However, Hauberrisser was able to design the town hall facade in St. Johann in one go and thus compose it in a more balanced way than that of the new Munich town hall, which was built in three construction phases (1. 1867–1881 / 2. 1889–1892 / 3. 1898–1905) . On the Marienplatz facade of the Munich City Hall, Hauberrisser also had to put two building sections with different storey heights, facade cladding and window designs in a visually obscure relationship with each other through abundant facade and figure decorations.

In contrast to the facade conception of the Viennese town hall by Hauberisser's teacher Friedrich von Schmidt , Hauberisser's facades in Munich and St. Johann remain planar and live from the relief effect of the balconies, bay windows, battlements, tracery and statue decorations.

Both facades of Hauberrisser (St. Johann and Munich) correspond to the type demanded by the building trade newspaper “Centralblatt der Bauverwaltung” published in Berlin: “a picturesque, in a suitable space surrounding the town hall square and the inner city in general. intimate, German town hall complex. "


The Legal Library in 1909

The New Town Hall is the seat of the Lord Mayor and the City Council , which has its meeting room here. At the same time, the council groups and small parts of the city administration are housed in the New Town Hall. The richly decorated, neo-Gothic library hall was built for the legal library of the council and is still a public legal library under the administration of the Munich city library .

In the New Town Hall and on Marienplatz, the receptions and honors for successful Munich athletes and teams usually take place.

The town hall tower has a viewing gallery below the top, above the carillon, which can be reached with a lift. From there, when the weather is clear, you have a view to the south of the Alpine chain, the Old Peter , the Holy Spirit Church , the Marienplatz , the Old Town Hall and the Talburgtor . In the north you can see the Theatine Church and the Olympic Tower , in the west you can look over to the Frauenkirche and St. Pauls Church .

Carillon and night watchman with angel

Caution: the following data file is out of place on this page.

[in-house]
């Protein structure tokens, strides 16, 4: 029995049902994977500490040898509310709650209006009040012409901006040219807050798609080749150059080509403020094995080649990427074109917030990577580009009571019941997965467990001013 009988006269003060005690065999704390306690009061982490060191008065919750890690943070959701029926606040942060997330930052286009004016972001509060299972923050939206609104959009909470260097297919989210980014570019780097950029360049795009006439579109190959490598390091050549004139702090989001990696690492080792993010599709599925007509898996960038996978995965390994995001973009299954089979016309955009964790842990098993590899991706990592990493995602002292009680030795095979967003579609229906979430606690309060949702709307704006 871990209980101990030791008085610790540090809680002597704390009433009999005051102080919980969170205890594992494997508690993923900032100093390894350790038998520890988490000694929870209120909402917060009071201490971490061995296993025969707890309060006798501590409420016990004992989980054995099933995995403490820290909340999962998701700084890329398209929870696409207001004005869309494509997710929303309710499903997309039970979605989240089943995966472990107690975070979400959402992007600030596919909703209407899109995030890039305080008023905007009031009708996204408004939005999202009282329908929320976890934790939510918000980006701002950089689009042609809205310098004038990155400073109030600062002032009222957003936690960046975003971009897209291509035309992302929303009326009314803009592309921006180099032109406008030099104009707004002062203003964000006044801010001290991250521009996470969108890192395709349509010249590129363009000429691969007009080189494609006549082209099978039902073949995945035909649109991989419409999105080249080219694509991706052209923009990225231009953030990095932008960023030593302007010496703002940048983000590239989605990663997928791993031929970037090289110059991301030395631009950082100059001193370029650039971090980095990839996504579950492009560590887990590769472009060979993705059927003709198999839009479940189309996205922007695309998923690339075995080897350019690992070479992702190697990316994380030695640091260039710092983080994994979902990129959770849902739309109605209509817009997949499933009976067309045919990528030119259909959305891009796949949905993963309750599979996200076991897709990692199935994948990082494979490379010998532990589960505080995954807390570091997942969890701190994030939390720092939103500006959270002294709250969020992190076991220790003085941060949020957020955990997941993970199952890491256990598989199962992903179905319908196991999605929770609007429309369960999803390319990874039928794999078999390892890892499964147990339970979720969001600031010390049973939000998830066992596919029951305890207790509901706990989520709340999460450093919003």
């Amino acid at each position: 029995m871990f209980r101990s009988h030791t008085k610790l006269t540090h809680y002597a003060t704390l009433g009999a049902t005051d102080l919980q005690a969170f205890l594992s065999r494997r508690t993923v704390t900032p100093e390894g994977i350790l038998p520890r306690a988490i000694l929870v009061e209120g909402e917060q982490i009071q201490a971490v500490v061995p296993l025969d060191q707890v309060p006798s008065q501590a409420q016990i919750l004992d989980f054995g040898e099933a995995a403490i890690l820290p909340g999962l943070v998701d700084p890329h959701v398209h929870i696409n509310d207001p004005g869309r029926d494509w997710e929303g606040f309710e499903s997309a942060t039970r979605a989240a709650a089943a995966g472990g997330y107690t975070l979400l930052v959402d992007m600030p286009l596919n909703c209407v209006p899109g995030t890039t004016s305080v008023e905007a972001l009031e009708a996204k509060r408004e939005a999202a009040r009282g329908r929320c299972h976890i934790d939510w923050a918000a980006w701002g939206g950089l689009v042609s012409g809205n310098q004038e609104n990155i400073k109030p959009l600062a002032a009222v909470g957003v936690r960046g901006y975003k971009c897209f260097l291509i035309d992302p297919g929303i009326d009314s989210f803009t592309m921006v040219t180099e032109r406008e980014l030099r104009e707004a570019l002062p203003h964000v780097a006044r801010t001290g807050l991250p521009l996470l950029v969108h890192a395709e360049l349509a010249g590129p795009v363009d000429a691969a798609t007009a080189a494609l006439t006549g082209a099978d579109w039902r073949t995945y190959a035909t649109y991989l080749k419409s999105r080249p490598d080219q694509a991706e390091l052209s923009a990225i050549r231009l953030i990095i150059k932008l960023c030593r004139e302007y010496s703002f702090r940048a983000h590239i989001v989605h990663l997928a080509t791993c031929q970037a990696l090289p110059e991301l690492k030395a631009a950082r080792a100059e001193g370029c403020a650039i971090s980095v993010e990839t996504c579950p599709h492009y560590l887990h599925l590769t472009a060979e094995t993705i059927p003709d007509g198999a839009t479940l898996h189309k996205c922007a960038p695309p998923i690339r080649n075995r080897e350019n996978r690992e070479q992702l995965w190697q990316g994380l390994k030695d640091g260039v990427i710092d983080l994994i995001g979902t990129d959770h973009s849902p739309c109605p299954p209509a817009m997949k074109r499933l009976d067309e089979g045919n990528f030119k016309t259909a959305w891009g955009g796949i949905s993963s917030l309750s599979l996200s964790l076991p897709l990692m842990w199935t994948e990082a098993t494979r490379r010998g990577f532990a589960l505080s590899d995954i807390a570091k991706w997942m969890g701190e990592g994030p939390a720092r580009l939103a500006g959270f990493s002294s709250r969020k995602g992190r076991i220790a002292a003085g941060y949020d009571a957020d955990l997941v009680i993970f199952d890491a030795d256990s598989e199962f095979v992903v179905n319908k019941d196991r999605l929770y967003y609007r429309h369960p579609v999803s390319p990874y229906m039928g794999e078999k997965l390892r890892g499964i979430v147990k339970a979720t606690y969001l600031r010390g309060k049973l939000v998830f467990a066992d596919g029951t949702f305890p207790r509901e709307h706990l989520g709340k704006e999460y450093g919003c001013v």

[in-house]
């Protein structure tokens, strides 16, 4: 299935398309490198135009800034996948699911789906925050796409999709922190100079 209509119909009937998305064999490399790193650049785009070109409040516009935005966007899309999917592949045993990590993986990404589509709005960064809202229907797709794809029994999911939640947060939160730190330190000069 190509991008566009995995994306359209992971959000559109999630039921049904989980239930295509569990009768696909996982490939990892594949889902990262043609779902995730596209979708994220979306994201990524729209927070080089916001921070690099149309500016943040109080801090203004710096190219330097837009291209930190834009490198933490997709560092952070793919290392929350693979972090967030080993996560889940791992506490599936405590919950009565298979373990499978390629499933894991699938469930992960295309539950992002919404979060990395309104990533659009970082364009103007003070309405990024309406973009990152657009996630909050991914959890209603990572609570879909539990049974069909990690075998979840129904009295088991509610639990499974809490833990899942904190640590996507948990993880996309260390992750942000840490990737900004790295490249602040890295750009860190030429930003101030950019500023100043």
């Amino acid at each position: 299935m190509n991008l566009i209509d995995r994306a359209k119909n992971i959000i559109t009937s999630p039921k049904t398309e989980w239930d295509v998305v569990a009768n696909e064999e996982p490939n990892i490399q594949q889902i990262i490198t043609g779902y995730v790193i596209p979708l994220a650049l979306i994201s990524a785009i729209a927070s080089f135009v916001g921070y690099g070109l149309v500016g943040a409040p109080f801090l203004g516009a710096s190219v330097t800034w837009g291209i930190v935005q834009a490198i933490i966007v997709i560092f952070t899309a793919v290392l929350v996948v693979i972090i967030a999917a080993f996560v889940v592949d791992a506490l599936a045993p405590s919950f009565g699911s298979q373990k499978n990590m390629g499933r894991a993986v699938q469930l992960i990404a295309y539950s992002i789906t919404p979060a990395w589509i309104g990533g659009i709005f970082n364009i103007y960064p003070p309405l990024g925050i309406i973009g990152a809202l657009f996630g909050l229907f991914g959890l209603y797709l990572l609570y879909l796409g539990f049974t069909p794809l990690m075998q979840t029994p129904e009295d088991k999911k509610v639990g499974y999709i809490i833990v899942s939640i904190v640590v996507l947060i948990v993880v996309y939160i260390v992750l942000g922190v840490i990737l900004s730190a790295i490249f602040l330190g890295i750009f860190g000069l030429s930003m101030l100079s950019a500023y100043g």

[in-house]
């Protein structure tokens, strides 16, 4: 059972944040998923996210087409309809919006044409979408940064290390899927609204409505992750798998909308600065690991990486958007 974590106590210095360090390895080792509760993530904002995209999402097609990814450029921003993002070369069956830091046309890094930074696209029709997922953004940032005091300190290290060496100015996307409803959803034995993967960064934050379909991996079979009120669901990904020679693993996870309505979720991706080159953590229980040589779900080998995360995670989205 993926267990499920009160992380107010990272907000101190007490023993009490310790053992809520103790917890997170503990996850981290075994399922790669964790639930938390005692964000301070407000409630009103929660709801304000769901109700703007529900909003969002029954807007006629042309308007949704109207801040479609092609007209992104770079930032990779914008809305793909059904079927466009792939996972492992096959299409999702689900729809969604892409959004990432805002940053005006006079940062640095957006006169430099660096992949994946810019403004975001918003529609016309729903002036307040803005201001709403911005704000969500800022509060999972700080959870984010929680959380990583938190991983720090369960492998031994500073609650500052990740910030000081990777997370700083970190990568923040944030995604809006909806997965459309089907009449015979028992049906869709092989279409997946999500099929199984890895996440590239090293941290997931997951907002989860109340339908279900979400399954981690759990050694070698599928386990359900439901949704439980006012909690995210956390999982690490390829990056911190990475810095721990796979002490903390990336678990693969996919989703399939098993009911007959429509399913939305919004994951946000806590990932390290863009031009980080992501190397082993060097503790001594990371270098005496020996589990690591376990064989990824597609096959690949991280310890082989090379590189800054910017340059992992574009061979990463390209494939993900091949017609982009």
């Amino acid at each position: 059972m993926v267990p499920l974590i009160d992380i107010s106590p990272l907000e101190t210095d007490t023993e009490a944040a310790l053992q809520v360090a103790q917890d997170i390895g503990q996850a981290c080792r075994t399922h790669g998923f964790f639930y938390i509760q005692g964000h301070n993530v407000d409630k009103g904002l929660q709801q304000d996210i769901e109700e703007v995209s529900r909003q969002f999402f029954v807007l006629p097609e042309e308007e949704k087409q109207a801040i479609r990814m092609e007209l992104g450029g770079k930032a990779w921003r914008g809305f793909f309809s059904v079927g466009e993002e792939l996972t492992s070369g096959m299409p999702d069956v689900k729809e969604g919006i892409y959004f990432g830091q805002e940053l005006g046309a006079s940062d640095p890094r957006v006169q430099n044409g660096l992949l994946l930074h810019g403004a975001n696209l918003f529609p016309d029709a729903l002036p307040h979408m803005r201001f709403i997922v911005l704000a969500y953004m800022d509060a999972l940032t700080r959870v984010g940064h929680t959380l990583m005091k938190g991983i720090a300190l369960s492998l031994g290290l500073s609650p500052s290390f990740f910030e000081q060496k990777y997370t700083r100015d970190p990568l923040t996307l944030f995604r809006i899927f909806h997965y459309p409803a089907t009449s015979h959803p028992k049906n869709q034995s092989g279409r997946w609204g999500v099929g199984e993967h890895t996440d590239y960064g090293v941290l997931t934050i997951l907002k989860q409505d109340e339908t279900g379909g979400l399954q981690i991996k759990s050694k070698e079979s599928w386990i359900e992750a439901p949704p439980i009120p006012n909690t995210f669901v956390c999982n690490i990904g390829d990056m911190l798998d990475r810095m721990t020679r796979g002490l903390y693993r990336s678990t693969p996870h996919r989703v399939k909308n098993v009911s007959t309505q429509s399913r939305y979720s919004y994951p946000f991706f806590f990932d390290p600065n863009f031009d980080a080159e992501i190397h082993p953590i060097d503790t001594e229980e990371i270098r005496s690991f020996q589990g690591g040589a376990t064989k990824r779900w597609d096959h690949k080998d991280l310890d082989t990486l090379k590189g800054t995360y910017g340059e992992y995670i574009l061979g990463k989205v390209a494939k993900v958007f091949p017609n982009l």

The carillon with 43 bells, the sound of which is triggered by six different rollers depending on the season, sounds daily at 11 a.m. and 12 p.m. and from March to October at 5 p.m. The actual play mechanism is located under the tower helmet and can also be played individually using a keyboard. The smallest of the bells weighs 10 kg and has a diameter of 18 cm, the largest weighs 1,300 kg with a diameter of 125 cm, and the bells weigh a total of 7,000 kg.

The player's bay in which the carillon is located is embossed in copper. The 32 game pieces relate to motifs from the history and legend of Munich . The kinematic arrangement was developed in 1899 by the inventor of the four-stroke engine, Christian Reithmann . In the upper part of the bay a "tournament" is shown, which was held for the marriage of Duke Wilhelm V and Renata of Lorraine in 1568 on Marienplatz . Heralds, fools, fanfare players, pages and standard bearers lined the tournament field on which Bavaria and Lorraine competed in a medieval feudal game of skill. The fact that the white-blue Bavarians won over the black-yellow Lorraine can only be interpreted symbolically. On the lower floor, the shepherd's dance is shown, which reminds of the plague survived from 1515 to 1517. When, for fear of the epidemic, no one dared to leave their houses on the streets of the city, the shepherds in their brightly colored guild clothing are said to have lured the frightened citizens back into the open with dancing and making music.